Roosevelt businessman Irving McKnight Sr. dies

Irving McKnight Sr., a World War II veteran

Irving McKnight Sr., a World War II veteran and a longtime Roosevelt businessman and community leader, died of natural causes on March 12, 2013. He was 87. Newsday's obituary for Irving McKnight Sr.
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Irving McKnight Sr., a World War II veteran and a longtime Roosevelt businessman and community leader, died of natural causes on March 12 at his home in the hamlet. He was 87.

McKnight, who came from Philadelphia to Freeport with his parents shortly after his birth in 1925, attended public schools and graduated from Freeport High School in 1943.

He was immediately drafted and served two years in the Navy, where he developed a love for travel, said his daughter, the Rev. Seretta McKnight of Roosevelt.

She said he was always business-oriented. Growing up in Freeport's Bennington Park community, he "shined shoes, delivered newspapers and ran errands," she said. "He understood the value of a dollar and hard work."

McKnight went on to run a coal, wood and ice business, often employing local youths for deliveries.

He was an avid baseball player, sports enthusiast and motorcyclist in his younger days, his daughter said.

He was on his candy-red Harley-Davidson when her mother, Kathryn Burwell, first laid eyes on him, she said. "It was real romance. They were married 57 years."

From about 1950 to 1964, McKnight's main job was as an "expediter/mechanic" at Grumman Aerospace Corp. in Bethpage, working on engines made there, Seretta McKnight said.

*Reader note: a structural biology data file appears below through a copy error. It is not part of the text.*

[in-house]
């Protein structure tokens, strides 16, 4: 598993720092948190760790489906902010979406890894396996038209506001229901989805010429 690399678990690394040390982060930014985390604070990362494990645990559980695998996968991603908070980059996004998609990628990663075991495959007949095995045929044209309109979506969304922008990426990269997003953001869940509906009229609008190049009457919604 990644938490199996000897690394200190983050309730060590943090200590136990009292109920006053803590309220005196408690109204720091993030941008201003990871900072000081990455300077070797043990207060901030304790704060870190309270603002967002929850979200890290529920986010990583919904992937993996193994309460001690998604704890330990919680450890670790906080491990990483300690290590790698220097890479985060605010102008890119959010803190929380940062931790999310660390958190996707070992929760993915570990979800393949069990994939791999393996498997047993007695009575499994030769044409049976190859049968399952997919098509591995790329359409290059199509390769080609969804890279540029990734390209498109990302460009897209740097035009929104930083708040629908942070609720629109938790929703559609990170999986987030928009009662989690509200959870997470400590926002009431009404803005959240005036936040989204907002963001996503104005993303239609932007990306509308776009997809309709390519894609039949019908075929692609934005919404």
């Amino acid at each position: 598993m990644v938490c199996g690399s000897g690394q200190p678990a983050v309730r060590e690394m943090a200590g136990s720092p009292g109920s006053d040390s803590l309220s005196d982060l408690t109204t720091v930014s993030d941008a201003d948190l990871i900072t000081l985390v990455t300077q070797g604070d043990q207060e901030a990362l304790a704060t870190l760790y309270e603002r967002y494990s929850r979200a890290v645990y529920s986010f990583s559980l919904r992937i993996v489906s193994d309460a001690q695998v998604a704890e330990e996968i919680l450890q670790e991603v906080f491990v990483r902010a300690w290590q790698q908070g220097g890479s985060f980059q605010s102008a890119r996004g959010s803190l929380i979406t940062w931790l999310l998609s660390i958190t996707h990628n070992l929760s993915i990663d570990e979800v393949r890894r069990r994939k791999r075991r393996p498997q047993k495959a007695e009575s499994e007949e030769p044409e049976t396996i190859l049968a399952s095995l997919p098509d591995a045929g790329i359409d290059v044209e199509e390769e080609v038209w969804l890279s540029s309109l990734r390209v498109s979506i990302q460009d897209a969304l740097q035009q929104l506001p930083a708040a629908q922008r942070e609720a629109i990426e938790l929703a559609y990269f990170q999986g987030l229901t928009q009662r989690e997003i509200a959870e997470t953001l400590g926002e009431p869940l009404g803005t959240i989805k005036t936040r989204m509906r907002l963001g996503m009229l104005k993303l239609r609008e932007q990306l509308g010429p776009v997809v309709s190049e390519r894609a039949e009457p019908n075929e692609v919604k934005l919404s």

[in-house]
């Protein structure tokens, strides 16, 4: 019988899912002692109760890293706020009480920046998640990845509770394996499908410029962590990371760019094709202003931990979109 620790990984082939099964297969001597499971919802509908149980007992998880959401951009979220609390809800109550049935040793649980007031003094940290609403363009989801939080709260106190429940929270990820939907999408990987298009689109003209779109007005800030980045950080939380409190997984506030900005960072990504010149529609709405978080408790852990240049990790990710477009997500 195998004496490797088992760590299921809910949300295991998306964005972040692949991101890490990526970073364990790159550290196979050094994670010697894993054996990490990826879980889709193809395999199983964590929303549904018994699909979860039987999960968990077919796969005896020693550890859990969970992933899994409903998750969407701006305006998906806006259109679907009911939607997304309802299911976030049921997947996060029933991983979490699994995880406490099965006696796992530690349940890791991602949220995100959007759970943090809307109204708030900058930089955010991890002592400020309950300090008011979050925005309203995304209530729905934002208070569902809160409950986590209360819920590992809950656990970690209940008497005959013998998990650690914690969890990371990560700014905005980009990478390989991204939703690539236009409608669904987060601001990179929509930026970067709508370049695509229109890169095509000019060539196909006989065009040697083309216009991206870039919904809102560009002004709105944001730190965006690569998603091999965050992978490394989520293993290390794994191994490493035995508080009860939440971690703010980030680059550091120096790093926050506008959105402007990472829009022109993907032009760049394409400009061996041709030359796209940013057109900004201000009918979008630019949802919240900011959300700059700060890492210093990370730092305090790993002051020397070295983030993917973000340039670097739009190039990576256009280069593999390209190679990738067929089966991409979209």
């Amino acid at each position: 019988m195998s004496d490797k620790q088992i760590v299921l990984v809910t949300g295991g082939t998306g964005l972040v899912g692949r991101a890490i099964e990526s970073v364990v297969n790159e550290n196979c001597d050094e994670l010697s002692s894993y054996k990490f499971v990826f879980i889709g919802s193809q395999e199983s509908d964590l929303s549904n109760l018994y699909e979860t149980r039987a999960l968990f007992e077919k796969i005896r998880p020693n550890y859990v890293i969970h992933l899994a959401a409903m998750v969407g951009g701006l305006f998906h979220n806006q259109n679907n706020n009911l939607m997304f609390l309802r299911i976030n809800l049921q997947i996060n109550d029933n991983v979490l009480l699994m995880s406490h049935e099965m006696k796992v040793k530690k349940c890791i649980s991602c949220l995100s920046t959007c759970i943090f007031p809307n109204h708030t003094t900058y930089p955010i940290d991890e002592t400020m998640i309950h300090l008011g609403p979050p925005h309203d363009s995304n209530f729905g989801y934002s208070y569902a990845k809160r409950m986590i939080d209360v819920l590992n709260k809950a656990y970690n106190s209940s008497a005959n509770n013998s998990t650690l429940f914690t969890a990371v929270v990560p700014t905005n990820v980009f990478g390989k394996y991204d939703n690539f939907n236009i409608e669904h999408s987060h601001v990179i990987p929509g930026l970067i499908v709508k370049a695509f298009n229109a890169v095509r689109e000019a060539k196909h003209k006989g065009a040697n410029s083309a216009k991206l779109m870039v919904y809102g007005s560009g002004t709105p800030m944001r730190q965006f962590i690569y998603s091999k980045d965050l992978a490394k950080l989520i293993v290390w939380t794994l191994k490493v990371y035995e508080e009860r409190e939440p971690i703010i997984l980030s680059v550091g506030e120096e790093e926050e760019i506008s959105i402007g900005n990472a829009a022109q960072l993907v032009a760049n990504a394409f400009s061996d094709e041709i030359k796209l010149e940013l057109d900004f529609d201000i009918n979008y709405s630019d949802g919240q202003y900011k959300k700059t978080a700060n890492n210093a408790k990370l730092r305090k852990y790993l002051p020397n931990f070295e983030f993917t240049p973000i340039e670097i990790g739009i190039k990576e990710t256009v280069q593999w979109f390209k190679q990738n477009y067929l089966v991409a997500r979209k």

He worked with the Congress on Racial Equality to challenge Grumman's hiring and promotion practices as unfair to minorities, triggering reforms, she said.

Rep. Carolyn McCarthy (D-Mineola) praised him as "both a sailor in the Navy and a soldier in the fight for civil rights. He was a patriarch and leader."

He started McKnight Fuel Oil in Roosevelt in 1964 -- the first business of its kind predominantly serving Nassau's black communities. The company operated for 38 years.

A 51-year resident of Roosevelt, he helped elect the school district's first black board member in the mid-1960s. Seretta McKnight would serve as board president in 1995.

A deeply religious man, he became a deacon at Calvary Baptist Church in the hamlet in 1980 and served as board chairman for more than two decades. About five years ago, he joined Union Baptist Church in Hempstead, where he also was a deacon.

Besides his wife and daughter, he is survived by a son, Irving Jr., of Oakland, Calif.; and two grandsons.

A funeral service was held at Union Baptist Church on March 18. Burial followed at Greenfield Cemetery in Uniondale.

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